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  • Glad I'm not God...

    If you have watched Bruce Almighty and Evan Almighty, you will have seen humorously explored questions around prayer and its answering.

    The classic when I grew up was the preacher who spoke of the child who prayed for sunshine for the picnic they looked forward to, and the farmer who prayed for rain for the crops, and the conundrum of which prayer God should answer (and the smart Alec reply (not from me, brain too slow) that God could send rain at night and sun in the day...)

    This weekend we see one of the classic situations whereby decent, earnest Christians are engaged in equal and opposite prayers regarding propsed legislative changes in England and Wales (I'm sure similar stuff is happening in Scotland I just don't see it reported; oh, and 'hello Northern Ireland' <waves>).  Poor God, the already wounded church tearing itself apart, as God is invoked in favour of alternative understandings.  If that isn't enough, then people will interpret the outcome as successful/unsuccessful prayer, evil/good winning, God punishing/God affirming, and even, sadly 'us' over against 'them'.  Oh dear.

    These are important and difficult decisions that must be made, and decent, loving people will be hurt or disappointed whatever the outcome.  May God grant us humility and gentleness as we pray, or refrain form praying, and as we move forward once the die is cast.

  • On Baptist Self-Understanding

    Another excellent post from David Kerrigan here.

    It was Thomas Helwys, an English General Baptist who came from the East Midlands who famously wrote:

    ‘For our lord the king is but an earthly king, and he has no authority as a king but in earthly causes. And if the king’s people be obedient and true subjects, obeying all human laws made by the king, our lord the king can require no more. For men’s religion to God is between God and themselves. The king shall not answer for it. Neither may the king be judge between God and man. Let them be heretics, Turks, Jews, or whatsoever, it appertains not to the earthly power to punish them in the least measure’. (Helwys, Mystery of Iniquity)

    Our claim to be 'for' freedom of religion does not always work itself out in daily living, and of course it is no simple 'anything goes' viewpoint.  But it's a good principle.

    Go and read David's article, which cites some helpful material by Brian Haymes too.

  • Less Treacle-like

    So I am now a couple of weeks into my tweaked working pattern.  In that time I have worked some seriously long days (longest was about 14 hours, don't tell anyone ;-) )and have achieved loads.  I have found myself able to sit down and read sizable chunks of real theology - something I have not been about to do since chemo addled my brain almost two and a half years ago.  I have had the kind of energy I used to take for granted (albeit with kn*ckered joints to limit my endeavours somewhat).  And, importantly, I have started to find sermons 'flowing' rather than being wrung out of me.  Sermon prep has finally stopped feeling like wading through treacle, and twice in as many weeks I have sat down and written what I think to be a half decent draft at the first attempt.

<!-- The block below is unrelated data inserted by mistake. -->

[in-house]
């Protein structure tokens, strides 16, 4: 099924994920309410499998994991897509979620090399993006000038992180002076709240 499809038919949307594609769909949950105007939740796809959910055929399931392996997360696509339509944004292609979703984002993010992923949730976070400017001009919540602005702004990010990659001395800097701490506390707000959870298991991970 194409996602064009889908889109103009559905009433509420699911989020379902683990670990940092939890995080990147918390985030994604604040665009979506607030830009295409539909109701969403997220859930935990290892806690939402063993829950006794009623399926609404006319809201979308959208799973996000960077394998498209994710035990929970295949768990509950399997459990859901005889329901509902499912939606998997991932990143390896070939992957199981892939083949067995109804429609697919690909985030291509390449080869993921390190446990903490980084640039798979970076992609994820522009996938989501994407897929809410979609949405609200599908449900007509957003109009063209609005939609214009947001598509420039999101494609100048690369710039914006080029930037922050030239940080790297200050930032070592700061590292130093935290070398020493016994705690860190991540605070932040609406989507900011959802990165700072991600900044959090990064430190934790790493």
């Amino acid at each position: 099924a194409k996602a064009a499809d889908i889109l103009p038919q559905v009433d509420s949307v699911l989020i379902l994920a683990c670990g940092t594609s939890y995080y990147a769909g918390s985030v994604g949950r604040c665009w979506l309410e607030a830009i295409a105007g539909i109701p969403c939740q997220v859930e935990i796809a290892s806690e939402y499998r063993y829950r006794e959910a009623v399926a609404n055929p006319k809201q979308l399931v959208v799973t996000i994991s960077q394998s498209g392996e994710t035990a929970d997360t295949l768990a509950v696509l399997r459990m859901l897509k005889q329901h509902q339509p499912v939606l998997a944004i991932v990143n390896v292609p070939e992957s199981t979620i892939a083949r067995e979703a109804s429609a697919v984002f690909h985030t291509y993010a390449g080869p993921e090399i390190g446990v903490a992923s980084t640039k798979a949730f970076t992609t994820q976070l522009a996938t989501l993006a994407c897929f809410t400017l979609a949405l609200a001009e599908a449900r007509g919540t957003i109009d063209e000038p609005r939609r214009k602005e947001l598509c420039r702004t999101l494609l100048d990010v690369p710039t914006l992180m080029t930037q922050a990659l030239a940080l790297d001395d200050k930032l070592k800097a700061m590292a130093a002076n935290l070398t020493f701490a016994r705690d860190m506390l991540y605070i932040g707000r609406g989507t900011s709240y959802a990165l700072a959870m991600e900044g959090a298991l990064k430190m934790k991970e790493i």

Is this, then, me emerging finally from chemo-brain, or is it more that I have found a pattern that works with my strengths?  Who can tell.  My memory is still not what it was, but I do find that I am starting to retain more 'new' information and I have less 'holes' in my mind that I did... or at least I think I do.  Some of that has to be down to better coping strategies, because I still totally forget about things unless I write them down.

    Perhaps then, it is because I have, finally, just about recovered my full energy levels?  I have felt like I was at 90-95% for a long time, but never quite been able to recover that last bit, the bit that gives a spark.  Could it be that re-ordering my days has done that for me?

    Long term drug side effects continue, I have no doubt of that: there are times everyday when I feel generally bleurgh for a few minutes.  The low grade exhaustion of almost ten years in ordained ministry has its inevitable impact, and I know all too well that I need space for spiritual refreshment.  For all that, I do feel as if I've finally climbed out of the treacle I've been wading through the past few months, and begun to walk freely again.

    I just hope it lasts!  And I hope it has a positive impact on my ministry.